What today's first tea auction in Dar means for the country

What you need to know:

  • The event at Millennium Towers in Dar es Salaam is expected to transform the country’s tea sub-sector.

Dar es Salaam. Tanzania today holds its first-ever tea auction.

The event at Millennium Towers in Dar es Salaam is expected to transform the country’s tea sub-sector.

The auction, which is expected to trade 65 tonnes of the commercial crop, will play a pivotal role in increasing utilisation and operationalisation of the Dar es Salaam and Tanga ports, as well as enhancing transparency in tea trading.

The auction will be graced by Agriculture permanent secretary Gerald Mweli and will also provide assurance and confidence to players on issues of fairness in the auctioning and pricing.

Tea Board of Tanzania (TBT) director general Mary Kipeja told The Citizen that the tea auction would make Tanzania a regional hub where neighbouring tea producing countries would be trading their produce.

“Apart from minimising market costs, the tea auction is going to be a part and parcel of the implementation of the local content agenda, therefore empowering Tanzanians economically,” she said.

“Players in the value chain including tea buyers, brokers, warehouse operators, and transporters among others will benefit from the auction. More Tanzanians will also be enticed with interests in tea cultivation and management in order to increase production and quality of the produce,” she added.

Ms Kipeja said introduction of tea auction in Tanzania would reduce transportation by 50 percent costs previously incurred for transporting the produce to Mombasa for auction, therefore providing relief to players and specifically farmers.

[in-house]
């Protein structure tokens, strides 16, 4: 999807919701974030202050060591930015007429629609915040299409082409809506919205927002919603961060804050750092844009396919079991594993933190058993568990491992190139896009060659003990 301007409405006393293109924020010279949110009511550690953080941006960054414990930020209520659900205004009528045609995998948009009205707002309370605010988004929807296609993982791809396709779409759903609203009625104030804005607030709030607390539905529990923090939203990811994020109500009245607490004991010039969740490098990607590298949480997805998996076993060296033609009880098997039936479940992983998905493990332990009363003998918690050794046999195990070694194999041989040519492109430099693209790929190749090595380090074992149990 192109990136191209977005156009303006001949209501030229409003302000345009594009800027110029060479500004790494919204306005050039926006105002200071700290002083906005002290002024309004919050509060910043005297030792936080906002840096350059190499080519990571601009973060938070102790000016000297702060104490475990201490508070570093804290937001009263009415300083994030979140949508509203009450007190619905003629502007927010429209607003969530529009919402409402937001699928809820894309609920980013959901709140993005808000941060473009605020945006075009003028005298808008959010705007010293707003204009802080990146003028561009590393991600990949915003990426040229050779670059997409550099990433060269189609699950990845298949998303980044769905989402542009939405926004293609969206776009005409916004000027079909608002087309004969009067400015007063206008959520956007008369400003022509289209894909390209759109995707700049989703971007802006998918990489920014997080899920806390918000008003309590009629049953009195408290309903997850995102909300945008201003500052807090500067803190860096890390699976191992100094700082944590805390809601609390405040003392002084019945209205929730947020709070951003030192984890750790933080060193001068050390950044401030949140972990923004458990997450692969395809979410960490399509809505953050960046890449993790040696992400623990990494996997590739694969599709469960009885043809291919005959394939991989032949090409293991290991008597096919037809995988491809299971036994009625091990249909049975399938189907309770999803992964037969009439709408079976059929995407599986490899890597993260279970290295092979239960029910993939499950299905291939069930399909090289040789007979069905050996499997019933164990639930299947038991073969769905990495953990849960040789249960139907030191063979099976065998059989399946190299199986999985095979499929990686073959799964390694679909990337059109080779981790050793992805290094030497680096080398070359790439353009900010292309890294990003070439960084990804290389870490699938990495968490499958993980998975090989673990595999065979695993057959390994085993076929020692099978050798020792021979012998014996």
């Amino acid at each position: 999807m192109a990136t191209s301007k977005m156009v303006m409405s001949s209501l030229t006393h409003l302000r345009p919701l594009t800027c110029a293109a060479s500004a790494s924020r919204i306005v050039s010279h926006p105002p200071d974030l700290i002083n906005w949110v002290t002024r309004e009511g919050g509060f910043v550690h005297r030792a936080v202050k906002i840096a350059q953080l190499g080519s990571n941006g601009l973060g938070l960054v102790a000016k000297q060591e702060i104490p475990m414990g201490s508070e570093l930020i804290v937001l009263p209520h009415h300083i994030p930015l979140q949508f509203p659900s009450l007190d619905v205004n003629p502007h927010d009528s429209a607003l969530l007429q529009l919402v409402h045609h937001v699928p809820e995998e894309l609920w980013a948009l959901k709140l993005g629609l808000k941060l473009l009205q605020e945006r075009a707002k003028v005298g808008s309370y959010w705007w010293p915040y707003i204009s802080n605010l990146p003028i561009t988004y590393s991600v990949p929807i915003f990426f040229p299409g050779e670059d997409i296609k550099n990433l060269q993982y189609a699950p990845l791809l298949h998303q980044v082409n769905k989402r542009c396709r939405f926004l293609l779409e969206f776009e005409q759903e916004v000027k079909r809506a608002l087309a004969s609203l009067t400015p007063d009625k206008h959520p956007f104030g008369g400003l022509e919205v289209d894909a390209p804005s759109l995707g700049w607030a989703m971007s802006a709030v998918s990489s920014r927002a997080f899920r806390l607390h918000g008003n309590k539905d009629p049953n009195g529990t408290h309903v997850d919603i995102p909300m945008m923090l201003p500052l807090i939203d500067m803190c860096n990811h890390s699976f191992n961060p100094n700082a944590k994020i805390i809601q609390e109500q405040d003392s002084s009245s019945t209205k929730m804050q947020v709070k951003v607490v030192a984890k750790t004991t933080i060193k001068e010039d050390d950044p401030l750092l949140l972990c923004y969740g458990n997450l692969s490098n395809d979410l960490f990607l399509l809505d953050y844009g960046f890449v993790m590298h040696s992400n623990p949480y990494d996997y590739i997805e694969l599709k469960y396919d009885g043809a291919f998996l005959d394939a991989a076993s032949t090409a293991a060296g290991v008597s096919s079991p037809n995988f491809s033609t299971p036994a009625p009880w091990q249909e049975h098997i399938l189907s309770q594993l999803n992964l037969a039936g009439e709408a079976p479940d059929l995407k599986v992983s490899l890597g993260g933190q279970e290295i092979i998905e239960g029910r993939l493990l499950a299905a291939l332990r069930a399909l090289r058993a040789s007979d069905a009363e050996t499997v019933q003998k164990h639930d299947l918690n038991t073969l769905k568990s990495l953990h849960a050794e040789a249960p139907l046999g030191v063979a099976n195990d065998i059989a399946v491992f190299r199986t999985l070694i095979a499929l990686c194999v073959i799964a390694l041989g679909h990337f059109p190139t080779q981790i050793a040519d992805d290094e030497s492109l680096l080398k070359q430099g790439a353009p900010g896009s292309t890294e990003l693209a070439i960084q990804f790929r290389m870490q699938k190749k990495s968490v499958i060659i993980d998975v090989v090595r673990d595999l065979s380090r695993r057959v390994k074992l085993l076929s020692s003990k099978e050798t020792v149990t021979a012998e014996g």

She said through the Dar es Salaam and Tanga Ports that would be used for transportation of auctioned tea, the government will increase revenue collection and create more jobs for Tanzanians.

“We are thankful to President Samia Suluhu Hassan who has been behind this initiative and the general transformation of the country’s agriculture. Specifically, the ministry of Agriculture is commended for ensuring the sector’s prosperity,” Ms Kipeja said.

“The auction is going to significantly change the income of large and small scale growers because costs incurred for tea transporting to Mombasa in neighbouring Kenya will now be used for strengthening and improving productivity.”

She said ten processors have signed contracts with brokers and that seven others were still under discussion before inking the agreement documents.

Furthermore, she said nine registered buyers were expected to participate in the auction which was conducted following the successful mock auctions participated by key players including processors, warehouse operators, brokers and buyers.

Tabling his docket’s 2023/24 budget in Dodoma, Agriculture minister Hussein Bashe outlined the country’s tea production trend in recent years in tonnes and their respective years of harvest in brackets as; 23,187 (2019/20); 24,077 (2020/21); 23,202 (2021/22) and 7,875 (2022/23).

He respectively disclosed revenue collected and respective years in brackets as; $34.248 million (2019/20); $39.011 million (2020/21); $34.589 million (2021/22) and $12.24 million (2022/23).

Speaking in 2021, Mr Bashe told Parliament that the ministry was finalising preparation of the 10 Year Tea Industry Strategy (2021/22-2029/30) aimed at improving the quantity and quality of the produce as well as supervising research development.

The strategy also aims at enhancing institutional capacity, improving efficiency in the provision of extension services and creation of an enabling environment in order to attract investors in the sector.

“The strategy aims at increasing production from 33,000 tonnes of dry tea to 90,000 tonnes by 2029/30 through the use of modern technology in the whole production chain and strengthening the marketing system,” said Mr Bashe when serving as Agriculture deputy minister before his elevation on January 8, 2022.

Statistics show that the crop has been attracting an average of $60 million in foreign exchange a year and creating 50,000 direct jobs annually.